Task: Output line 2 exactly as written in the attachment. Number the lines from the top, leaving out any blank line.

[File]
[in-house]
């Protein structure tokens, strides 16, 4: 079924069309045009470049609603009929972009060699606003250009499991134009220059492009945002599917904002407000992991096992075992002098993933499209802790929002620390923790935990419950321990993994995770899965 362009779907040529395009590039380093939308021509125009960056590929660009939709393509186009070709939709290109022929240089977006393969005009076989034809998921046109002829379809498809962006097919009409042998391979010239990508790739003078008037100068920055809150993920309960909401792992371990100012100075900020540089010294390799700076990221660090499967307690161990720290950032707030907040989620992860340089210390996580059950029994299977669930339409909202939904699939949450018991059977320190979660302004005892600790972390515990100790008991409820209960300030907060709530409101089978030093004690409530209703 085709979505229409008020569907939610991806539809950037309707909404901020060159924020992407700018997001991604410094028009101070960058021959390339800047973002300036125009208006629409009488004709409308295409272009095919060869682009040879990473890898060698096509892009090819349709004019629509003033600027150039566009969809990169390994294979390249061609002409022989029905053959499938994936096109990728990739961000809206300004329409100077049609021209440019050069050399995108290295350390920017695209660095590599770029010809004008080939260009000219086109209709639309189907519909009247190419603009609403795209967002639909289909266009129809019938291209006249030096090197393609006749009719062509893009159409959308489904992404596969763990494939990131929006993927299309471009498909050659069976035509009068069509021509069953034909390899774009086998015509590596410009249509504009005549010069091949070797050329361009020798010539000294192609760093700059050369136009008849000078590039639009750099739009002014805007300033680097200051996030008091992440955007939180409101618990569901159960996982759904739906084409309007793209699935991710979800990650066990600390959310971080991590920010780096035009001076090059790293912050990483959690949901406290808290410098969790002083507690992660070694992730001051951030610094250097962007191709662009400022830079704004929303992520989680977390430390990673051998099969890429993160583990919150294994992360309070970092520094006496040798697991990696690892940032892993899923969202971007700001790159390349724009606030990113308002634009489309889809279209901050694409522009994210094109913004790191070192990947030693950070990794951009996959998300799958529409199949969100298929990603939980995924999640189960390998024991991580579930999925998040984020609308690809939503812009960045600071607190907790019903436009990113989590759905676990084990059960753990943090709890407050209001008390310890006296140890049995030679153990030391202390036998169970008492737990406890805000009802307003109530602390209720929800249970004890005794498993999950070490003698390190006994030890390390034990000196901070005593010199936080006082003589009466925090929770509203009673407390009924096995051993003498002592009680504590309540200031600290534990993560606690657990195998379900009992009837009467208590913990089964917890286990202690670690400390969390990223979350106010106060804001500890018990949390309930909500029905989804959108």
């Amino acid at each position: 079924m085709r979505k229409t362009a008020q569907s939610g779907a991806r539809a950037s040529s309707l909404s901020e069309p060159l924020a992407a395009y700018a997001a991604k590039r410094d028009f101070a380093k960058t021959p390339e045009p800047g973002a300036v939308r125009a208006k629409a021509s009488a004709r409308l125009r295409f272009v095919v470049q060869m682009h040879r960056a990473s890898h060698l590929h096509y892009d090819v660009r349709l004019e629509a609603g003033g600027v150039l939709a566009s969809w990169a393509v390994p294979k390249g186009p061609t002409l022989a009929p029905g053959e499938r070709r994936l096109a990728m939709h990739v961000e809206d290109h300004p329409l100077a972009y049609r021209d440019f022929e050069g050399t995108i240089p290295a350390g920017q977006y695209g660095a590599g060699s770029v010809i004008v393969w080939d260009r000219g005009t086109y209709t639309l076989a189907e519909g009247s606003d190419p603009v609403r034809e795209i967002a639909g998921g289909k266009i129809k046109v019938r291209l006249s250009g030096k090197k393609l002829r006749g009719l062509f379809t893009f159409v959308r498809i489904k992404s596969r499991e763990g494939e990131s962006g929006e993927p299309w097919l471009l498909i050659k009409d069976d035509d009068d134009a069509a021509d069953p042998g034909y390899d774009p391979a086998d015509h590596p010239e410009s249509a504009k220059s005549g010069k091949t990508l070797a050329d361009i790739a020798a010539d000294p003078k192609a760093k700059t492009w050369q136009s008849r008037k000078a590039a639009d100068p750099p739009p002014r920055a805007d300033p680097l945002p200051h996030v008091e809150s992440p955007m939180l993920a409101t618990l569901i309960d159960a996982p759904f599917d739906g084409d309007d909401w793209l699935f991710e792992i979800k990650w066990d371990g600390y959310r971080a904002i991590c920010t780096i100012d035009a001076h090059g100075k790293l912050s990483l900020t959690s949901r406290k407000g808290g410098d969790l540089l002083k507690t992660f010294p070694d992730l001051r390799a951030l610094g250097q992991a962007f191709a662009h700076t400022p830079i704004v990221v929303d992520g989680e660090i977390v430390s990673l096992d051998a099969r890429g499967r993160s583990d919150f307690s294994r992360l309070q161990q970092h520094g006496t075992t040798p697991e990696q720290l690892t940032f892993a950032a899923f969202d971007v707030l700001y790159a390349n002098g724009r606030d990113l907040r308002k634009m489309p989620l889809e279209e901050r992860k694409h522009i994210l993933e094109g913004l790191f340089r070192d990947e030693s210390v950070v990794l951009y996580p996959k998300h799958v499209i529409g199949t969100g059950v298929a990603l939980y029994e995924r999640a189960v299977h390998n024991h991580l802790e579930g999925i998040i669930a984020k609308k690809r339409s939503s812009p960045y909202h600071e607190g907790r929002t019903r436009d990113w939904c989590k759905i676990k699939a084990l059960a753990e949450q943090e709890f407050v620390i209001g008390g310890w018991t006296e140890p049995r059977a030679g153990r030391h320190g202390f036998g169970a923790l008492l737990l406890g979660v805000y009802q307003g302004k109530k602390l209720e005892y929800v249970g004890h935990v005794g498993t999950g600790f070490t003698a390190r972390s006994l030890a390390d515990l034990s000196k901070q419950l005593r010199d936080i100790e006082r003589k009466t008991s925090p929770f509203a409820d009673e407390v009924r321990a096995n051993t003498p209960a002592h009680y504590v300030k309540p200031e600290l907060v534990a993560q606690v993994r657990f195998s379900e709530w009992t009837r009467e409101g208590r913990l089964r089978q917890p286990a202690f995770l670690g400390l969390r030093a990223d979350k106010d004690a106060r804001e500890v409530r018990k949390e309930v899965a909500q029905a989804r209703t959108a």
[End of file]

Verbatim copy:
């Protein structure tokens, strides 16, 4: 079924069309045009470049609603009929972009060699606003250009499991134009220059492009945002599917904002407000992991096992075992002098993933499209802790929002620390923790935990419950321990993994995770899965 362009779907040529395009590039380093939308021509125009960056590929660009939709393509186009070709939709290109022929240089977006393969005009076989034809998921046109002829379809498809962006097919009409042998391979010239990508790739003078008037100068920055809150993920309960909401792992371990100012100075900020540089010294390799700076990221660090499967307690161990720290950032707030907040989620992860340089210390996580059950029994299977669930339409909202939904699939949450018991059977320190979660302004005892600790972390515990100790008991409820209960300030907060709530409101089978030093004690409530209703 085709979505229409008020569907939610991806539809950037309707909404901020060159924020992407700018997001991604410094028009101070960058021959390339800047973002300036125009208006629409009488004709409308295409272009095919060869682009040879990473890898060698096509892009090819349709004019629509003033600027150039566009969809990169390994294979390249061609002409022989029905053959499938994936096109990728990739961000809206300004329409100077049609021209440019050069050399995108290295350390920017695209660095590599770029010809004008080939260009000219086109209709639309189907519909009247190419603009609403795209967002639909289909266009129809019938291209006249030096090197393609006749009719062509893009159409959308489904992404596969763990494939990131929006993927299309471009498909050659069976035509009068069509021509069953034909390899774009086998015509590596410009249509504009005549010069091949070797050329361009020798010539000294192609760093700059050369136009008849000078590039639009750099739009002014805007300033680097200051996030008091992440955007939180409101618990569901159960996982759904739906084409309007793209699935991710979800990650066990600390959310971080991590920010780096035009001076090059790293912050990483959690949901406290808290410098969790002083507690992660070694992730001051951030610094250097962007191709662009400022830079704004929303992520989680977390430390990673051998099969890429993160583990919150294994992360309070970092520094006496040798697991990696690892940032892993899923969202971007700001790159390349724009606030990113308002634009489309889809279209901050694409522009994210094109913004790191070192990947030693950070990794951009996959998300799958529409199949969100298929990603939980995924999640189960390998024991991580579930999925998040984020609308690809939503812009960045600071607190907790019903436009990113989590759905676990084990059960753990943090709890407050209001008390310890006296140890049995030679153990030391202390036998169970008492737990406890805000009802307003109530602390209720929800249970004890005794498993999950070490003698390190006994030890390390034990000196901070005593010199936080006082003589009466925090929770509203009673407390009924096995051993003498002592009680504590309540200031600290534990993560606690657990195998379900009992009837009467208590913990089964917890286990202690670690400390969390990223979350106010106060804001500890018990949390309930909500029905989804959108």